Jewish Feminists Are Struggling With The Left. It’s Not The First Time.
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Their hair was mostly gray. Some had trouble walking. Their bodies reflected the passage of many years.
Nonetheless, the gathering featuring about a dozen women at the American Jewish Historical Society last week had the buzz of a lively camp reunion laced with serious historical significance. The guests of honor were radical Jewish feminists in their time, whose writings and activism had a lasting impact well beyond the fringe of American society. And their stories were finally being told.
They were brought together to celebrate the launch of a new book aptly entitled “Jewish Radical Feminism: Voices From the Women’s Liberation Movement” by Joyce Antler, professor emeritus at Brandeis University, an interpretive history of about forty women beginning in the tumultuous year of 1967.
Some of the women who attended the small reception before the public program — including Letty Cottin Pogrebin, Blu Greenberg, Martha Ackelsberg and Judith Plaskow — are still active writers, teachers and mentors, whose works I deeply admire. As their photos from the 1960s and 1970s flashed on a screen, you could see how very long they have been at it, unrelenting in their own fashion.
I am fortunate to be acquainted with all four of those women, and know how much their Judaism(s) matters to them. But at the height of the movement, many radical feminists struggled with whether and how to identify as Jews, Antler said.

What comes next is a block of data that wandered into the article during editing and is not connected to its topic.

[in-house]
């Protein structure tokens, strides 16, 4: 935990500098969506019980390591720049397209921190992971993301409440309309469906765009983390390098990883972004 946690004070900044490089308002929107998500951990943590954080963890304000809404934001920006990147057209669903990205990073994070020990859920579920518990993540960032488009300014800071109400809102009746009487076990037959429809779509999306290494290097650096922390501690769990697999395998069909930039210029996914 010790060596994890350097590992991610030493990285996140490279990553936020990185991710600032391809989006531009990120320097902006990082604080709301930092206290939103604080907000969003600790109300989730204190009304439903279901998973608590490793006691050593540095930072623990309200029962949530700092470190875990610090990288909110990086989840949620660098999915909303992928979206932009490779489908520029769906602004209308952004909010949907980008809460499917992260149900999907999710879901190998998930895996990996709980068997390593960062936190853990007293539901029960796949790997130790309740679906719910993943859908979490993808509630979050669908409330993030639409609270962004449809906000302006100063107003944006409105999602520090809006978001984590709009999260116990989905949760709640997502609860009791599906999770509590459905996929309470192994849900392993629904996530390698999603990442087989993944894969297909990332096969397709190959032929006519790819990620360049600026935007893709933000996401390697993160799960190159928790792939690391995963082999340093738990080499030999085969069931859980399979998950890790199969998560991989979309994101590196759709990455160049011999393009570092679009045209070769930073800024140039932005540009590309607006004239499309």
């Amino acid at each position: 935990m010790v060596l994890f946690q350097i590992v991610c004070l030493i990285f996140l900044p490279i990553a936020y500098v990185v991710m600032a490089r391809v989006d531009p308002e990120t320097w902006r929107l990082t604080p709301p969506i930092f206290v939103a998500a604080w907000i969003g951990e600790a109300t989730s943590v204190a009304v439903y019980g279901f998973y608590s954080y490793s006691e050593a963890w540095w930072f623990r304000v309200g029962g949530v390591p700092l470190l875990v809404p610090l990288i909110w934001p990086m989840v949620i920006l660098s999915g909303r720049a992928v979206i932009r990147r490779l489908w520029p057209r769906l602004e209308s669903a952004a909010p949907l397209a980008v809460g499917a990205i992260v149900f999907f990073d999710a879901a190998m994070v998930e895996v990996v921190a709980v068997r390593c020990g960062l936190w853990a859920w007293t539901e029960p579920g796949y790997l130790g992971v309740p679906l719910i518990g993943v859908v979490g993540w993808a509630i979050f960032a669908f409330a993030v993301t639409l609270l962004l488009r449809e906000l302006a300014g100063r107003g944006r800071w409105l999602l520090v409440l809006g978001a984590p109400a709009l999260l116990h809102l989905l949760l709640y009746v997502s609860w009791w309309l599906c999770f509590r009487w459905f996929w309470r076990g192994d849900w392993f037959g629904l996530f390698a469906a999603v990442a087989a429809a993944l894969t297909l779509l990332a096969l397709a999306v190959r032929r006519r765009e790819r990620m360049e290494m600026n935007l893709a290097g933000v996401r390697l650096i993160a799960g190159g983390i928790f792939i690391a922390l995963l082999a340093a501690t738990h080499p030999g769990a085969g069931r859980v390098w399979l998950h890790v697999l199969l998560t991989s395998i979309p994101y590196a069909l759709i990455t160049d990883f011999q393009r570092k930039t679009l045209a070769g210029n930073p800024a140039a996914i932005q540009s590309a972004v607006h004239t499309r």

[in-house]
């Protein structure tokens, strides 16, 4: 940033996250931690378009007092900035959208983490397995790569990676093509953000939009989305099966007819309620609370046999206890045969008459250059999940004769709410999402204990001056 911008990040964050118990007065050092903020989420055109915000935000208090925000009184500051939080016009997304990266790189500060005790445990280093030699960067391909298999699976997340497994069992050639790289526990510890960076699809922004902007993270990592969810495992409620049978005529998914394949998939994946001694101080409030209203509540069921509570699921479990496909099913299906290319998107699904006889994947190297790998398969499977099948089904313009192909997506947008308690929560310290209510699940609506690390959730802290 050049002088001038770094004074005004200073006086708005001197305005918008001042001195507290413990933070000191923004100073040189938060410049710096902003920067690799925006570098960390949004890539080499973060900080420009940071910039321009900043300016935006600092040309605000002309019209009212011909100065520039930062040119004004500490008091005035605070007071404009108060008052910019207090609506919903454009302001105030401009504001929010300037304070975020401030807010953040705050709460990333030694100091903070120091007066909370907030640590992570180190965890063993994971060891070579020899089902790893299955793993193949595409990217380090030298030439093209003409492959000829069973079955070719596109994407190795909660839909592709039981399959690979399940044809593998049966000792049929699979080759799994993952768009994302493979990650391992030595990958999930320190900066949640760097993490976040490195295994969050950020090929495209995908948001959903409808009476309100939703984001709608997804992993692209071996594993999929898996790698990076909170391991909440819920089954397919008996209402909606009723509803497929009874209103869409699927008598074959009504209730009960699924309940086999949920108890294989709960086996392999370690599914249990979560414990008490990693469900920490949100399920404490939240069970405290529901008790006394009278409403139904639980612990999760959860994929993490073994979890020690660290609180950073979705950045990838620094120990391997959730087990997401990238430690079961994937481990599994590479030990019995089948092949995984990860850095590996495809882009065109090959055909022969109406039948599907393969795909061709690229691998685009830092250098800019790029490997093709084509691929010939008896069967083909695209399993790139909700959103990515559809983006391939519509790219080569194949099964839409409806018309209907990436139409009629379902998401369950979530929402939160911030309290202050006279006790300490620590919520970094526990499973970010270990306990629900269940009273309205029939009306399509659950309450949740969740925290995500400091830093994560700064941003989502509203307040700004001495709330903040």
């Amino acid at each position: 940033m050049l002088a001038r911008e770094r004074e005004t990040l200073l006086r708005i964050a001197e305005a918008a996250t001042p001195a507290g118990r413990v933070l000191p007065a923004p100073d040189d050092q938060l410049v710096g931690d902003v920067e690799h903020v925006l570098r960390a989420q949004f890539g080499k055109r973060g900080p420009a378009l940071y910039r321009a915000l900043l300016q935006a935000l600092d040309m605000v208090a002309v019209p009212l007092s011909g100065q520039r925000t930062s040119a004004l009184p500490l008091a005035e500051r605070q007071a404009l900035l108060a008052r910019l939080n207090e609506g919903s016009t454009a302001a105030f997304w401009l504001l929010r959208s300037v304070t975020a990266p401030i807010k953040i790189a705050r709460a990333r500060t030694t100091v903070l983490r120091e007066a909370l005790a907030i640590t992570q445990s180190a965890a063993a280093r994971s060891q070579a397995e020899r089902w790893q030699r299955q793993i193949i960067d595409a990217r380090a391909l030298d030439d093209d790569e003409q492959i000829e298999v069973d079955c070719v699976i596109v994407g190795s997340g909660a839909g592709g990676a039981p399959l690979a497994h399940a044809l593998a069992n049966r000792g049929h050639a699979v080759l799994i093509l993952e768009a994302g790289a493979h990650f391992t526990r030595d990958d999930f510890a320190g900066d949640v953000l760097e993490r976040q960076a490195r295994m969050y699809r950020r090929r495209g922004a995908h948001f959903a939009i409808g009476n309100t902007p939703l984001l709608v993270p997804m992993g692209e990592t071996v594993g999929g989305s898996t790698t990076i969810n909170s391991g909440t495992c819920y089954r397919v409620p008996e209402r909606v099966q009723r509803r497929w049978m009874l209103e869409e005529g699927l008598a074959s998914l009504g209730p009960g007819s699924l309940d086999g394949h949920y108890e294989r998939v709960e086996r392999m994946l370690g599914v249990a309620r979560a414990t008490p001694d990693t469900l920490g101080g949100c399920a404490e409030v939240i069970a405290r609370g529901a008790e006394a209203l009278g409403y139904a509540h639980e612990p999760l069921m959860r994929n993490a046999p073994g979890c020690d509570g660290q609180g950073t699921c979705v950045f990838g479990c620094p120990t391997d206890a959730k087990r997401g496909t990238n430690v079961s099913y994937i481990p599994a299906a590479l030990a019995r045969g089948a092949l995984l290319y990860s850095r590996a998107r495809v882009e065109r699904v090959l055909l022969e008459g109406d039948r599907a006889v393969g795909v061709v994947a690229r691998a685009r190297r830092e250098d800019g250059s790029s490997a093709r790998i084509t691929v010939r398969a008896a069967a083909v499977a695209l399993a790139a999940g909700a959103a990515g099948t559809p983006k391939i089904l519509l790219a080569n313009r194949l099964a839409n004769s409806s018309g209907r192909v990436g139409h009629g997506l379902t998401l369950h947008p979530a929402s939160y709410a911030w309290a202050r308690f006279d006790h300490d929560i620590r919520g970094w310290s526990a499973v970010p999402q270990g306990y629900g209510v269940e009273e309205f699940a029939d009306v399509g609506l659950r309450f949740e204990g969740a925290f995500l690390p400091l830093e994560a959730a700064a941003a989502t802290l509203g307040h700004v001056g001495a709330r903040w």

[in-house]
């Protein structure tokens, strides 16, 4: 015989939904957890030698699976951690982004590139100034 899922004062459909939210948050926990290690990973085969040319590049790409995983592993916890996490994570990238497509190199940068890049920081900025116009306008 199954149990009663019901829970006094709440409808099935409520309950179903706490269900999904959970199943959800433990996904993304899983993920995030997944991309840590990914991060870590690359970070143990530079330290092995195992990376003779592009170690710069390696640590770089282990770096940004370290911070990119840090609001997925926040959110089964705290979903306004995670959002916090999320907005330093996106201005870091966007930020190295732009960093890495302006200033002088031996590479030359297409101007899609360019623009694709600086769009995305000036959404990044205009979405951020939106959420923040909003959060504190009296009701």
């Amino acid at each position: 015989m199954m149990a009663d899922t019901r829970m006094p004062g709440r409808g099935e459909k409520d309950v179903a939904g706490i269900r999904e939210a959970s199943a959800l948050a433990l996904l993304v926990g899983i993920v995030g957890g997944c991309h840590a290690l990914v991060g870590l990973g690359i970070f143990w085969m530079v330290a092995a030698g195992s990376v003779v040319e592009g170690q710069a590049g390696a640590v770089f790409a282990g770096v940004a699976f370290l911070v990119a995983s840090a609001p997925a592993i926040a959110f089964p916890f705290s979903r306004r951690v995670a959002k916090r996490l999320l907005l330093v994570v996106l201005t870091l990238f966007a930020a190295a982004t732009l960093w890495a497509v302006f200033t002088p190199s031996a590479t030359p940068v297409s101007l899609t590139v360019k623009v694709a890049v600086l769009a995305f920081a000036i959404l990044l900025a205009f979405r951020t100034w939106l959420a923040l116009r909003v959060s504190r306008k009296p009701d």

Who knew that eight of the nine women in the original “Our Bodies, Ourselves” collective were Jewish? Like many others, they were informed by the Jewish sense of being outsiders, willing to challenge authority and cognizant of a history of oppression. But they were also uncomfortable with expressing a Judaism that was still patriarchal and unwelcoming — at the same time they were often shunned and ridiculed by men on the radical left which, of course, also included an outsized number of Jews.
So the challenge of “showing up” as one’s full self in politics is not new. It echoes today as one of the original leaders of the Women’s March continues to repeat awful and indefensible statements about Israel, leaving many Jewish feminists struggling with how to support the mission of that movement and stay true to themselves as Jews.
As my colleague Aiden Pink reported recently, these tensions led some Women’s March chapters to go so far as to break with the original movement.
Is history a guide here? I’m not sure. It’s reassuring to learn how these iconic women navigated their own struggles with multiple identities in their own time. And to recognize the tremendous contributions they made, even from outside the mainstream.
After all, “Our Bodies, Ourselves” may have been radical in its day, but it’s now in its ninth edition and has sold 24 million copies.